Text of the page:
The first single, “Don’t Mean Nothing,” from his eponymous debut album came to Marx as he was driving.
“It began as a guitar riff in my head, and then lyrics started to join the melody,” he writes.
The song quickly became a radio and MTV smash.
“It really was a case of me going into a 7-Eleven on Tuesday and no one knowing or caring who I was, and the next day I walked into an LA mall and had 50 people following me,” Marx says. “It was such a life lesson in that it happened so fast.”
His follow-ups, “Should’ve Known Better” and “Hold On to the Nights” — a No. 1 song in 1988 — blasted him further into stardom.
Marx was opening for REO Speedwagon and Night Ranger at the time, and as his songs climbed the charts, it became clear more and more of the crowds were there to see him, not the headliners.
Despite his meteoric rise, Marx says he never indulged in the rock ’n’ roll lifestyle.
“I think it was partly about never wanting to disappoint my parents,” he says. “Also, I don’t have an addictive personality. I didn’t smoke a joint until I was 50.”
He was also spoken for. Marx had a longtime girlfriend in Cynthia Rhodes, an actress and dancer whom he’d met while recording a demo song for the 1983 John Travolta film “Staying Alive.” (The couple married in 1989 and divorced in 2014.)
Throughout his career, Marx rarely appeared in the tabloids and the closest he came to scandal was a mild, 1990 on-air dust-up with MTV’s Adam Curry. Marx’s low-key and stable lifestyle may have dinged him when it came to his image.
“Guys from Motley Crue and artists of those times came with legit stories,” Marx says. “They were partiers and poster boys for debauchery, and I just wasn’t. I wasn’t going to try and pretend, and what was left wasn’t terribly interesting. Who wants to write about a guy who’s well-adjusted and focused on his work?”
Although Marx considers himself a rock artist, his public image — as well as a string of hit ballads — seemingly left him caught between worlds. He wasn’t “pretty” enough for pop, he writes, and not tough enough for rock.
Whatever genre he was, plenty of listeners were digging it.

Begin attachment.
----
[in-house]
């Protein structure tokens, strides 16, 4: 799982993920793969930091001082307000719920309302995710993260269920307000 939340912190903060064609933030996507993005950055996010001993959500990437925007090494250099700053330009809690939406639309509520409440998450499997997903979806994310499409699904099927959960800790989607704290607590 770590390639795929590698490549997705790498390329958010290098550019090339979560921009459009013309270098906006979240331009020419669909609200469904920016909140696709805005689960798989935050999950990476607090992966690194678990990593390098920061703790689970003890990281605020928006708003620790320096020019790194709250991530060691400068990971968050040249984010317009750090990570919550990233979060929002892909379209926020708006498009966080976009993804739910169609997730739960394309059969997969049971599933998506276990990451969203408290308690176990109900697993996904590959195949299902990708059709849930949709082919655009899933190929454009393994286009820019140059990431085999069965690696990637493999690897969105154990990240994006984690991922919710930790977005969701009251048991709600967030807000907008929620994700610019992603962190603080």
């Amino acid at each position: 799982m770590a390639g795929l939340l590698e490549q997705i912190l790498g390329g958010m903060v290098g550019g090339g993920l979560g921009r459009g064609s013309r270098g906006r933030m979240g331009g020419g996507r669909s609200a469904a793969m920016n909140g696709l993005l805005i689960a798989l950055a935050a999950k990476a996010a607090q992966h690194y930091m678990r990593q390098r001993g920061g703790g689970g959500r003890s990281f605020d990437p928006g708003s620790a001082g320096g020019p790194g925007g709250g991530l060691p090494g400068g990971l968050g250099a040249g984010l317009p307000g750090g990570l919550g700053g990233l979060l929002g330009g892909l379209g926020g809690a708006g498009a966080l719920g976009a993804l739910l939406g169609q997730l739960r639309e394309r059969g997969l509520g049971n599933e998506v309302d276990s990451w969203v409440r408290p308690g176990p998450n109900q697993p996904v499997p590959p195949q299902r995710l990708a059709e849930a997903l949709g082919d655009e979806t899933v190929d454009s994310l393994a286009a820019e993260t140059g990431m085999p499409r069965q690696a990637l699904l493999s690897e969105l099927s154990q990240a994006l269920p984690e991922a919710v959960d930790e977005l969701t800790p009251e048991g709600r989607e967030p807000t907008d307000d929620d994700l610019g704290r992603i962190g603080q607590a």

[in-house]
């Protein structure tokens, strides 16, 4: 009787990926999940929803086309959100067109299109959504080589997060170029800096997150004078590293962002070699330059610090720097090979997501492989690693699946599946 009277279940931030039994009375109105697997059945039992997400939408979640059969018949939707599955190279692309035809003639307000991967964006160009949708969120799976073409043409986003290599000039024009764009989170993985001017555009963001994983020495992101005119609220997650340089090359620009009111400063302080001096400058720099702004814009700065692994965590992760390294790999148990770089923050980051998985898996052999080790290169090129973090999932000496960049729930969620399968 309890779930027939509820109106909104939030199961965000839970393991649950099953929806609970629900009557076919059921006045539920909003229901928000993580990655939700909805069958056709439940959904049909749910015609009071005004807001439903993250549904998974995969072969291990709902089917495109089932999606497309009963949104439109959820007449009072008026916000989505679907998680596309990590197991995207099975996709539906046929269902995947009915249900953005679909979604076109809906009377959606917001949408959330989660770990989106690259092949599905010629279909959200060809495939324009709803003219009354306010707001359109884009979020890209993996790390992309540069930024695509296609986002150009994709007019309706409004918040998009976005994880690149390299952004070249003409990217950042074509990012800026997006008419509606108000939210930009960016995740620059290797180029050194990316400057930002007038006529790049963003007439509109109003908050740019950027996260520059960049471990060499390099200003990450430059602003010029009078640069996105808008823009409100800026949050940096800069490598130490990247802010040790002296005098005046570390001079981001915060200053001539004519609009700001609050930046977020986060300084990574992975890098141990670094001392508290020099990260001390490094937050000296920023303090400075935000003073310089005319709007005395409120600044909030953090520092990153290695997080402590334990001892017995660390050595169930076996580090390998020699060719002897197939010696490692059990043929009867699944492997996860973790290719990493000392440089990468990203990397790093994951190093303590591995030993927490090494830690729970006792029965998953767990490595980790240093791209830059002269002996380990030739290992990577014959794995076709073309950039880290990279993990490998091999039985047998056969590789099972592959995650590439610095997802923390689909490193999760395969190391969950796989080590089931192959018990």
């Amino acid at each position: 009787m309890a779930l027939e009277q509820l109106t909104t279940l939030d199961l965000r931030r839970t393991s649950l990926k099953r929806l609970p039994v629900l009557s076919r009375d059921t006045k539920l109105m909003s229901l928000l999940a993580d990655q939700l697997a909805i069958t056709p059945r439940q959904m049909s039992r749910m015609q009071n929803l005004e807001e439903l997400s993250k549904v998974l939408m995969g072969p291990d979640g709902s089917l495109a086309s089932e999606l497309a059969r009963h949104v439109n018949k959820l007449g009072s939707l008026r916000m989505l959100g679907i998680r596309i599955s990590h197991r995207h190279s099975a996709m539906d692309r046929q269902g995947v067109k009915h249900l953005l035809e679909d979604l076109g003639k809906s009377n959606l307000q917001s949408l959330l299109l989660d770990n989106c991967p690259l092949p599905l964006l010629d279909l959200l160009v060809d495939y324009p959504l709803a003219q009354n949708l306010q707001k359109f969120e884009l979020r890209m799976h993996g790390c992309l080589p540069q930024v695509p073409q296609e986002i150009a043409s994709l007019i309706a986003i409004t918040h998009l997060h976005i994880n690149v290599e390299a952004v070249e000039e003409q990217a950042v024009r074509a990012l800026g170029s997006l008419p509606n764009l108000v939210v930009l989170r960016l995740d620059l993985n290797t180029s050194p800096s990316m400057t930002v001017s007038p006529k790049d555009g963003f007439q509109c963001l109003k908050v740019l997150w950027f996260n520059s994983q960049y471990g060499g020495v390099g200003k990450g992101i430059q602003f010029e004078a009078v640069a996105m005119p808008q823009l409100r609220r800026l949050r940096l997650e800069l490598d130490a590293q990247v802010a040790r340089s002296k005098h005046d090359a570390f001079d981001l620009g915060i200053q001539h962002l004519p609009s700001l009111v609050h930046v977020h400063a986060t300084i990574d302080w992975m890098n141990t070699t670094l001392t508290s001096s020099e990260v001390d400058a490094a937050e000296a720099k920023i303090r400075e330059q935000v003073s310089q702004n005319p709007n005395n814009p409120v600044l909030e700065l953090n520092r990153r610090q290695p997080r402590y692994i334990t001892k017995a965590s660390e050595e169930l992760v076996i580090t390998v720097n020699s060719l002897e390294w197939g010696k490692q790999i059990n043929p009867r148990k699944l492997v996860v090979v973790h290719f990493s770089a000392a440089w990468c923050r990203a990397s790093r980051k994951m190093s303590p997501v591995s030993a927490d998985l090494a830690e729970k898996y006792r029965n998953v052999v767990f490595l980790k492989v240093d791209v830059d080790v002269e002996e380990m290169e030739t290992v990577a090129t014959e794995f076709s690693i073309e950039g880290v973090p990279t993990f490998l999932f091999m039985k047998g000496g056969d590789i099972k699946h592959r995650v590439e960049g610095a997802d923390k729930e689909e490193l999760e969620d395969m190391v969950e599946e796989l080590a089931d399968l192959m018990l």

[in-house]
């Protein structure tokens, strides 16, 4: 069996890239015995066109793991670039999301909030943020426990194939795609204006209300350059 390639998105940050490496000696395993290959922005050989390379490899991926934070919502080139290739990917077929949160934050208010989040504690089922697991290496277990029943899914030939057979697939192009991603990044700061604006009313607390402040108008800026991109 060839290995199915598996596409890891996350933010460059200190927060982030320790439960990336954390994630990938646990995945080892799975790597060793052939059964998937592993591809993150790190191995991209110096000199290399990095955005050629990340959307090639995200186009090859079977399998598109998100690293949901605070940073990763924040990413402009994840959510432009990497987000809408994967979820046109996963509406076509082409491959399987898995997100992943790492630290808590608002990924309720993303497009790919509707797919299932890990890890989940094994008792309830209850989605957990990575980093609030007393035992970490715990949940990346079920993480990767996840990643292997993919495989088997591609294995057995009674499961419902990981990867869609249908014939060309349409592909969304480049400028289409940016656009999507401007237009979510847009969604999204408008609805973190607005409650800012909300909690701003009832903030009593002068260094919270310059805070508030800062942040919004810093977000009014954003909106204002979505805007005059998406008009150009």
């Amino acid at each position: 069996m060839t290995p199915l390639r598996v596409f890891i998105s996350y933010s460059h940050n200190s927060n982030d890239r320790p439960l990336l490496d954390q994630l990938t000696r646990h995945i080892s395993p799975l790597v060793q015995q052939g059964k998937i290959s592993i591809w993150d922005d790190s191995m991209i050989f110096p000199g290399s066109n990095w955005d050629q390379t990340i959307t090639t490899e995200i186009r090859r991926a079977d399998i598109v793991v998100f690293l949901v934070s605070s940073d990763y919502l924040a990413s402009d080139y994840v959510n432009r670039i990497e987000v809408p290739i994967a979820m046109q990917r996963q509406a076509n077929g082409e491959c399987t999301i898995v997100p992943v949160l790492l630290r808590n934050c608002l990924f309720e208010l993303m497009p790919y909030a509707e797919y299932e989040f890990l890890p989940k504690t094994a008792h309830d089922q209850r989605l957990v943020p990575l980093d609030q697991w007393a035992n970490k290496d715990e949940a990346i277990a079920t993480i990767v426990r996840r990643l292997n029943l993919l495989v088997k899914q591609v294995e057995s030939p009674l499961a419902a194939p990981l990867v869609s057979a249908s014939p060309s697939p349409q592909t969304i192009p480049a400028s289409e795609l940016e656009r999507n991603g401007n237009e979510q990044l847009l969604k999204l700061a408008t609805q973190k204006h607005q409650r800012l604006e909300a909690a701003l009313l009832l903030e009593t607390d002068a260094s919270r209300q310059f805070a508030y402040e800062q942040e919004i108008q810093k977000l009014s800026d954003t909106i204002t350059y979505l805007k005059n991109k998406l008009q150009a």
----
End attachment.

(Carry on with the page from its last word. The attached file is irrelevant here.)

His sophomore album, 1989’s “Repeat Offender,” sold more than 5 million copies, thanks in part to the smash piano ballad “Right Here Waiting.”
He continued releasing albums and writing hits for other artists, including 2004’s Grammy-winning “Dance With My Father” by Luther Vandross and Keith Urban’s 2007 No. 5 country hit “Everybody.”
Lately, he also become a bit of a Twitter celebrity, with more than 300,000 followers. He’s active on the social media platform, weighing in on politics and occasionally poking gentle fun at himself. When one father tweeted that his son had heard “Right Here Waiting” for the first time, Marx tweeted back, “How’d the rest of his dental appointment go?”
“I saw Twitter as an opportunity to be funny or self-deprecating, which is a component of my life-long personality,” Marx says.
Twitter has also gifted him with something else: his new wife.
Marx first spotted Daisy Fuentes on MTV in the early 1990s.
“Daisy was stunning. Physically, as gorgeous as it gets, but she had this other quality that exuded through the TV screen. She seemed cool,” he writes.
Fast forward to 2013, when the pair exchanged quips on Twitter. Marx eventually direct-messaged Fuentes, and they began dating. The two married in 2015.
And although Marx seemingly has it all, he says it does irk him that some people, like those Twitter trolls, still afford him no respect.
“I won’t deny that I find it frustrating,” he says. “But for the most part, it’s coming from people who feel insecure. I’ve never heard a successful person refer to someone as a ‘has been.’ The [trolls] never stop to think what ‘has been’ means. Has been wealthy. Has been successful. Has been all around the world.
“They’ll say, ‘You’re not as famous as you used to be,’ ” Marx says. “It’s like, ‘Yeah, so?’ ”